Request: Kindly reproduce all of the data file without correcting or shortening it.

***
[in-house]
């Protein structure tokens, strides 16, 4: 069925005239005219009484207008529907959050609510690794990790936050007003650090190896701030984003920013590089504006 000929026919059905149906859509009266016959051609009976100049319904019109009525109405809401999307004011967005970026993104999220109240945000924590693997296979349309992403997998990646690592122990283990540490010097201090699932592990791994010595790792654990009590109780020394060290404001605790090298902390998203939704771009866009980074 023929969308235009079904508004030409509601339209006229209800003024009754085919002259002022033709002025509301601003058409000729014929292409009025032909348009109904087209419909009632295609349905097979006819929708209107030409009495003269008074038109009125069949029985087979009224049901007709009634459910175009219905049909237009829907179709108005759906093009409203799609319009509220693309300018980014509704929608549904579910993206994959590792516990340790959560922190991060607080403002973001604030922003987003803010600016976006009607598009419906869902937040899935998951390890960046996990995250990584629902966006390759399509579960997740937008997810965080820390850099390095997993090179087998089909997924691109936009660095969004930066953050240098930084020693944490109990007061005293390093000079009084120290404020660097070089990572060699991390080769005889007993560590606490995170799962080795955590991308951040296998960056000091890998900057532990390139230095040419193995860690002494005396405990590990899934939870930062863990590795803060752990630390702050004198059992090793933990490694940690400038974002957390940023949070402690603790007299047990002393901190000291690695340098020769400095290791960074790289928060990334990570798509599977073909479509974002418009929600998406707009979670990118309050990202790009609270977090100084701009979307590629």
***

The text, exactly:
[in-house]
């Protein structure tokens, strides 16, 4: 069925005239005219009484207008529907959050609510690794990790936050007003650090190896701030984003920013590089504006 000929026919059905149906859509009266016959051609009976100049319904019109009525109405809401999307004011967005970026993104999220109240945000924590693997296979349309992403997998990646690592122990283990540490010097201090699932592990791994010595790792654990009590109780020394060290404001605790090298902390998203939704771009866009980074 023929969308235009079904508004030409509601339209006229209800003024009754085919002259002022033709002025509301601003058409000729014929292409009025032909348009109904087209419909009632295609349905097979006819929708209107030409009495003269008074038109009125069949029985087979009224049901007709009634459910175009219905049909237009829907179709108005759906093009409203799609319009509220693309300018980014509704929608549904579910993206994959590792516990340790959560922190991060607080403002973001604030922003987003803010600016976006009607598009419906869902937040899935998951390890960046996990995250990584629902966006390759399509579960997740937008997810965080820390850099390095997993090179087998089909997924691109936009660095969004930066953050240098930084020693944490109990007061005293390093000079009084120290404020660097070089990572060699991390080769005889007993560590606490995170799962080795955590991308951040296998960056000091890998900057532990390139230095040419193995860690002494005396405990590990899934939870930062863990590795803060752990630390702050004198059992090793933990490694940690400038974002957390940023949070402690603790007299047990002393901190000291690695340098020769400095290791960074790289928060990334990570798509599977073909479509974002418009929600998406707009979670990118309050990202790009609270977090100084701009979307590629």